The gore kind of fell a bit flat for me too, especially based on whats come before it. With most of the more violent sequences either being stuff we’ve seen before in previous entries or Over CGI’d gumpf that felt forced and looked poor. There were a couple of practical effects moments that did have me squirming, but they were very few and far between and the rest? well it just didnt quite have the mania of violence and carnage that previous Evil Dead movies had.

Thats absolutley not to say though that this wasnt a fun watch! quite the contrary! If you can push past the first act you’ll find a rip roarer for the most part thats entertaining, adds to the existing mythos of the franchise and most importantly, manages to survive without Sam Raimi or Bruce Campbell gripping tightly to the reigns. THAT, in and of itself HAS to be applauded. I wont get into spoilers here, but what I will say is, there were a few continuity issues that cropped up in the 3rd act that undercut the ending a bit for me. But if this thing gets a sequel (and I sincerely hope it does) it more than gives some scope for this thing to really break out and flourish.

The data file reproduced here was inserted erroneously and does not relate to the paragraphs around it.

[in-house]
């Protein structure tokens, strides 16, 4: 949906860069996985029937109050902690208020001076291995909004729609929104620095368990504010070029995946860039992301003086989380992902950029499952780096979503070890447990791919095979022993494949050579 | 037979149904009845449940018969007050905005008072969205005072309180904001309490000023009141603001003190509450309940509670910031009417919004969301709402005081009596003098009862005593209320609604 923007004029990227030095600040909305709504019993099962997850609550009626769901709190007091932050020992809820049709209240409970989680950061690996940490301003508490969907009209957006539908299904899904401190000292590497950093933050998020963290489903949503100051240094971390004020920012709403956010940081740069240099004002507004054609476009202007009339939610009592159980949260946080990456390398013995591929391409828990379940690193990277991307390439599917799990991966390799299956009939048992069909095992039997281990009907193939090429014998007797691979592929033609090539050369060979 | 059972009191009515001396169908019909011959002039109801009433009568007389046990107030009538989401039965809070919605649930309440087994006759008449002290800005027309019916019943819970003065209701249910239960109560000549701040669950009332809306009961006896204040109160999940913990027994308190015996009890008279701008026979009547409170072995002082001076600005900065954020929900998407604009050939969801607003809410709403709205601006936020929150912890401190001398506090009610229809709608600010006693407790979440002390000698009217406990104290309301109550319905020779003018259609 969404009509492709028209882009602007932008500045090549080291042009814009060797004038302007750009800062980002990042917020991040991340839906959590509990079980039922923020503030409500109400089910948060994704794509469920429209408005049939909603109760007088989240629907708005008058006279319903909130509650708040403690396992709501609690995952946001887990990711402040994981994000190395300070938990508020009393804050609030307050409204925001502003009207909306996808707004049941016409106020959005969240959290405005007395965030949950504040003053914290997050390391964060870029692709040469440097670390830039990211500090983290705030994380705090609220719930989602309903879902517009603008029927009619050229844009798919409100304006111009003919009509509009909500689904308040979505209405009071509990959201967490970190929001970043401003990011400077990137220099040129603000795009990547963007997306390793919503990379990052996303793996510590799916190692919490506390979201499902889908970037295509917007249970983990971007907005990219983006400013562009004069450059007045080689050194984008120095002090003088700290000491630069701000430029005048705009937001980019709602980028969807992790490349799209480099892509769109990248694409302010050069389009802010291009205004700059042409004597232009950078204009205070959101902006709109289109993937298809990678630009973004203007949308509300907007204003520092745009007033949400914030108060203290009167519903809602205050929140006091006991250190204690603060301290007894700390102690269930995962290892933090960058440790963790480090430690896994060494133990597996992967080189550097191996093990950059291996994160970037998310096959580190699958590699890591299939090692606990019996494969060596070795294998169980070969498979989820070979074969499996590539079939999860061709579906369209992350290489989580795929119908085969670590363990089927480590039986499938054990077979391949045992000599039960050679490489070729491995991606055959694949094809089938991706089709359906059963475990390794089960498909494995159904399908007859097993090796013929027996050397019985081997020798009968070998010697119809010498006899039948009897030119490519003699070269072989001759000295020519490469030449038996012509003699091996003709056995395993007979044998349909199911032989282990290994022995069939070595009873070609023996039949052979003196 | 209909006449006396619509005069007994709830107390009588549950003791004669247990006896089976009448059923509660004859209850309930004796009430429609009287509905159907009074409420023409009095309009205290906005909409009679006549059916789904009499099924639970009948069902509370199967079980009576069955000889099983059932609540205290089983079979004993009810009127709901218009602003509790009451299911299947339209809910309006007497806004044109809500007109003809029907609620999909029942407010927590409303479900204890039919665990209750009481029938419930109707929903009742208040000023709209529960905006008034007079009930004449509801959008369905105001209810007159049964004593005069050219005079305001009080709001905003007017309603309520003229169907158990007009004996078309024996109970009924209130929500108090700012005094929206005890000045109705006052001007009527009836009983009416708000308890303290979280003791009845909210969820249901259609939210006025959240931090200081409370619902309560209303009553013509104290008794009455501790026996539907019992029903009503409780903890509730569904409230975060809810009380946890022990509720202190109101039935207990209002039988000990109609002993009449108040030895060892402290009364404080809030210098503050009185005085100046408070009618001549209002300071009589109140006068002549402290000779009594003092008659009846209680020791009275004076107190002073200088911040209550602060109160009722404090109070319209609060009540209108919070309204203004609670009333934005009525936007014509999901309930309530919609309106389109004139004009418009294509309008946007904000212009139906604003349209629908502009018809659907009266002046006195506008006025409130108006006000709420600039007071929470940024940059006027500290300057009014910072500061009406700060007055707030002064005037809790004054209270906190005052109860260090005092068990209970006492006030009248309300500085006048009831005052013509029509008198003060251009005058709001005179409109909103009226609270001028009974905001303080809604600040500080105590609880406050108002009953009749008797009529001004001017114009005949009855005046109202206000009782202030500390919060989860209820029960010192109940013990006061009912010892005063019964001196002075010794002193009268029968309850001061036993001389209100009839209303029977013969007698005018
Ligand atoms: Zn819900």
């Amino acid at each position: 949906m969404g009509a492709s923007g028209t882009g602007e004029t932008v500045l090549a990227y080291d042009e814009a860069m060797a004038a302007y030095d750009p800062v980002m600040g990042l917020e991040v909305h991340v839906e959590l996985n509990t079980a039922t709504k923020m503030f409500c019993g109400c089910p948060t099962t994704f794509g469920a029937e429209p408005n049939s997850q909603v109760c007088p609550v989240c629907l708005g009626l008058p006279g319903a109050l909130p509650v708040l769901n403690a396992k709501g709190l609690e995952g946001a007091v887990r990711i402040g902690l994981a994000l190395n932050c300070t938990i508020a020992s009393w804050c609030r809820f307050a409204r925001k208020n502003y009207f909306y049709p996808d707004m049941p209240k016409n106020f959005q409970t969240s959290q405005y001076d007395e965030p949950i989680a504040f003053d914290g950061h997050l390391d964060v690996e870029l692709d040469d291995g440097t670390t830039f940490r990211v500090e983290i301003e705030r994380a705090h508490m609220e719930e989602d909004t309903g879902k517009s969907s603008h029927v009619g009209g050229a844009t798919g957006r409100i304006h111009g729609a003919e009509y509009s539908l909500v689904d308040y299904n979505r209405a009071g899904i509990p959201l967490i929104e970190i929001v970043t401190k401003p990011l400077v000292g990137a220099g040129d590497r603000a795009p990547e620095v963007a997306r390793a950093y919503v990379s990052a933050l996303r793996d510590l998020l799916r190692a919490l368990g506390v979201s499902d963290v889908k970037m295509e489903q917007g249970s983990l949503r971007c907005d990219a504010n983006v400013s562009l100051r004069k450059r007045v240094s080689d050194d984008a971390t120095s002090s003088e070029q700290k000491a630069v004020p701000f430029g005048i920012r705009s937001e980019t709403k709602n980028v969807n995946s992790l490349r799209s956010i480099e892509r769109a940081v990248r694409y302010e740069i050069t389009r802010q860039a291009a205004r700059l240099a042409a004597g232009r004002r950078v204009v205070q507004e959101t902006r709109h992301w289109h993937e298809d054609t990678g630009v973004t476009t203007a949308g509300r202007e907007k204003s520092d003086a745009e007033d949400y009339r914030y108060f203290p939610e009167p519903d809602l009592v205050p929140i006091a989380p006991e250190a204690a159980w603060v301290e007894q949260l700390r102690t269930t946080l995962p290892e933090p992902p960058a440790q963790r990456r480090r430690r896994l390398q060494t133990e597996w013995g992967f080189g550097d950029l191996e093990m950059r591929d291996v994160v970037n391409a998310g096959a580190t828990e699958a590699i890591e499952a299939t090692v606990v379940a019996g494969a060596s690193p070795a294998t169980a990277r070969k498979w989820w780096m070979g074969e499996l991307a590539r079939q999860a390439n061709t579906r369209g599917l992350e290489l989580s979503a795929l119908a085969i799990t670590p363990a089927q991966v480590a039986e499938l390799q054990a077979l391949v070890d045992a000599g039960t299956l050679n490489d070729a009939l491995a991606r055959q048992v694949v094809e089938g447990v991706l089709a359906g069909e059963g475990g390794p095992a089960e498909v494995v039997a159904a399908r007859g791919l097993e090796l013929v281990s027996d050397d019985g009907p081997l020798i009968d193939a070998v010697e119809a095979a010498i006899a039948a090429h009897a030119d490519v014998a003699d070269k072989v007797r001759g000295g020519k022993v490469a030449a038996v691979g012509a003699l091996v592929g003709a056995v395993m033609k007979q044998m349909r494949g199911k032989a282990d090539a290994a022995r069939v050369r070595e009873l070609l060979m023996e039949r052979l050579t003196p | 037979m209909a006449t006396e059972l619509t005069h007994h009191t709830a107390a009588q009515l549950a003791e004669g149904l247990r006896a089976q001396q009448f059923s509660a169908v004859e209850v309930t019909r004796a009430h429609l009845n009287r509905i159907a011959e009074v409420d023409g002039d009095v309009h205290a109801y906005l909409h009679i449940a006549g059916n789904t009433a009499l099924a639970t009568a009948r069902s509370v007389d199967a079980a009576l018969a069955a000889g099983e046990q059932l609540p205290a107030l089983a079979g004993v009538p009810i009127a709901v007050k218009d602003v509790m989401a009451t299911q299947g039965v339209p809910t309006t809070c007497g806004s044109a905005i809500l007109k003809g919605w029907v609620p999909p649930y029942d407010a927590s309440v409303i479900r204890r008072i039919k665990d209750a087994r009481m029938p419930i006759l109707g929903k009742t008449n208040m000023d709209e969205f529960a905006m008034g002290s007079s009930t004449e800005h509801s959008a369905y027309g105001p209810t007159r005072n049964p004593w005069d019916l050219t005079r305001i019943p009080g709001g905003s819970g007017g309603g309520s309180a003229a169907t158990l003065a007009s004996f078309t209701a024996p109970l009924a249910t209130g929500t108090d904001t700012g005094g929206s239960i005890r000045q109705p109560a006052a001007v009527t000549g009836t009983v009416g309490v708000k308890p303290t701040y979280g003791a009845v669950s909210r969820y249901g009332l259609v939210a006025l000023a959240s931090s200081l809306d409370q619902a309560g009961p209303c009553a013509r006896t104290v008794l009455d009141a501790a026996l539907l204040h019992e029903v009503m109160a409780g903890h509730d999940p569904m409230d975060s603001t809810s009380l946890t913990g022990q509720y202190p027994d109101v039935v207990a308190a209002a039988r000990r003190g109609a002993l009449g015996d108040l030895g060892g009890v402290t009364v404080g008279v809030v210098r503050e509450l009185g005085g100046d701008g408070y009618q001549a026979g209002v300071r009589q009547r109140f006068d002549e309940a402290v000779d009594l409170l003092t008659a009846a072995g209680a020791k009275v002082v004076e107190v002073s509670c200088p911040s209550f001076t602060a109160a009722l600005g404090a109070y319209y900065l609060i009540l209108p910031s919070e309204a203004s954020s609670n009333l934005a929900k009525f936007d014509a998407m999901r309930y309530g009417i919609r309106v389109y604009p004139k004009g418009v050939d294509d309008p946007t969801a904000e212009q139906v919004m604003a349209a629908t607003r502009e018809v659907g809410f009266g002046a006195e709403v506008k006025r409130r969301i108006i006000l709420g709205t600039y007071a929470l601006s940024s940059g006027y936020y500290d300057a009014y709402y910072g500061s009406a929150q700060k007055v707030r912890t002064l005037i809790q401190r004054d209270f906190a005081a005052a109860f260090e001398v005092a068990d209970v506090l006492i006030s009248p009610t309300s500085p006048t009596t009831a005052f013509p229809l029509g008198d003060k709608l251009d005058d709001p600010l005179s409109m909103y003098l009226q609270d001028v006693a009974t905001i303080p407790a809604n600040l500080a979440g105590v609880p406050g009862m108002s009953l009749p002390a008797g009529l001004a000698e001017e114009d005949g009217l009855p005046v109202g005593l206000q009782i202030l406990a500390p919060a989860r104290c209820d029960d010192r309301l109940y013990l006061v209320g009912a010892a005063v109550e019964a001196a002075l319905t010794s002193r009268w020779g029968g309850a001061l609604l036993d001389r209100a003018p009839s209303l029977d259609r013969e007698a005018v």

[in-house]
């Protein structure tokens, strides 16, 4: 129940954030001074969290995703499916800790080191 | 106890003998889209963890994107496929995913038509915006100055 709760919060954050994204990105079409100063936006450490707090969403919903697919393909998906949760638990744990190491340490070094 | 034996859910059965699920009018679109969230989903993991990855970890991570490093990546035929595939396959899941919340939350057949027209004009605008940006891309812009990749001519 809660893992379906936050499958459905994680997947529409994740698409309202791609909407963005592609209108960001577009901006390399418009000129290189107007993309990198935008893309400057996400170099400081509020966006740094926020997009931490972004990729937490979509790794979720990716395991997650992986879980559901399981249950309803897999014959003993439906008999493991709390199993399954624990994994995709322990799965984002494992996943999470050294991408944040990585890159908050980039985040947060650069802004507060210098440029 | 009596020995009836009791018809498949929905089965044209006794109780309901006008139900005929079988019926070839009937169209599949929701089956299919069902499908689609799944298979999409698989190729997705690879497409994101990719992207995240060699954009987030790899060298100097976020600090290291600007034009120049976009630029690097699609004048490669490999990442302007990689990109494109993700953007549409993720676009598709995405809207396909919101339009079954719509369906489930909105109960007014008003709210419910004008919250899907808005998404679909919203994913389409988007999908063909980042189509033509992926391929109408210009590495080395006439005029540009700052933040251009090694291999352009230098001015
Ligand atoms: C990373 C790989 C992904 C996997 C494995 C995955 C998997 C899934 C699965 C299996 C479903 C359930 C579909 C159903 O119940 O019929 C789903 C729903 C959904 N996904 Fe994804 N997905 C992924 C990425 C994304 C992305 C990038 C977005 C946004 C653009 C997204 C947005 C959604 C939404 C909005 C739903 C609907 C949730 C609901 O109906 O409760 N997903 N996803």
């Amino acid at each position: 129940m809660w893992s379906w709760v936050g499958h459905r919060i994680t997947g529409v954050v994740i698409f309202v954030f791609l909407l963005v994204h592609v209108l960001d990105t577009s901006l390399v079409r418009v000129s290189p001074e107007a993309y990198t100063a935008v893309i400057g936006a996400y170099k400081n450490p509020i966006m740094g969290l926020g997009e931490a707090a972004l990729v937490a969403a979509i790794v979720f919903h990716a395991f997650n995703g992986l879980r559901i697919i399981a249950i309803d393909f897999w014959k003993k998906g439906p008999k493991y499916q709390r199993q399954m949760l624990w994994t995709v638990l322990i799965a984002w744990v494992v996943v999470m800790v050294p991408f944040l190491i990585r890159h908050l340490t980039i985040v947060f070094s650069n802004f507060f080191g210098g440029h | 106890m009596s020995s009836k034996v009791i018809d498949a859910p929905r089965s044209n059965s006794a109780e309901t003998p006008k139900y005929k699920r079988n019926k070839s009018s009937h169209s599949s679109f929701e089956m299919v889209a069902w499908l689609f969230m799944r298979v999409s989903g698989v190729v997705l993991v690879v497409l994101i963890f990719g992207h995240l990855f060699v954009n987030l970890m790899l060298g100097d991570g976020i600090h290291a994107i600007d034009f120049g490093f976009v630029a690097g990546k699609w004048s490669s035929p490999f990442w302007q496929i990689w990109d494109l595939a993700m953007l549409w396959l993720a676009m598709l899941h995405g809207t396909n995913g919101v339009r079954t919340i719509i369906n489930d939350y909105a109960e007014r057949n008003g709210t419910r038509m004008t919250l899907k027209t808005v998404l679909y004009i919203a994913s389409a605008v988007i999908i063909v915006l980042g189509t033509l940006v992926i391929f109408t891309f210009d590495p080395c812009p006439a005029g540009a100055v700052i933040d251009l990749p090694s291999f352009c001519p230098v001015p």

The Directions more than decent, it’s nice to see fresh faces tackle the franchise and I feel here, Lee Cronin has done a fabulous job in taking what Raimi laid as a foundation and added to it. it carries its own distinct style, puts the occasional nod to Raimis work in there but it isnt restrained by it. it’s more than happy to go off and do its own thing. While that does garner mixed results (there were parts of this film where it started to feel a little like a generic mainstream zombie movie and less like an Evil Dead film) those moments were mercifully brief and when this thing punches, it punches HARD. A really solid attempt at re-establishing the franchise and a more than solid foundation for a sequel to build on. I thought it was great.

The cine too is punchy, creative and vile in all the best ways. While I dont quite think this entry hit the stylistic highs of ‘Evil Dead’ (2013) it certainly holds its own, and barring a few scenes in one of the hallways that were a little over-dark making it difficult to make out what was actually happening. We had rock solid compostion, decent use of colour and lighting to create a vibrantly moody atmosphere that didnt so much steal from the other films, more recycle and upcycle what was there into a more contemporary vision.

The cast were astounding Alyssa Sutherland is probably one of the greatest deadite performances the franchise has seen. Dancing the line between aggressive, quietly terrifying and unhinged. She works a tremendous range, gives her all to the performance and is EASILY worth the price of admission alone. Its a shame most film awards overlook horror as a category, because she really was a force in this thing.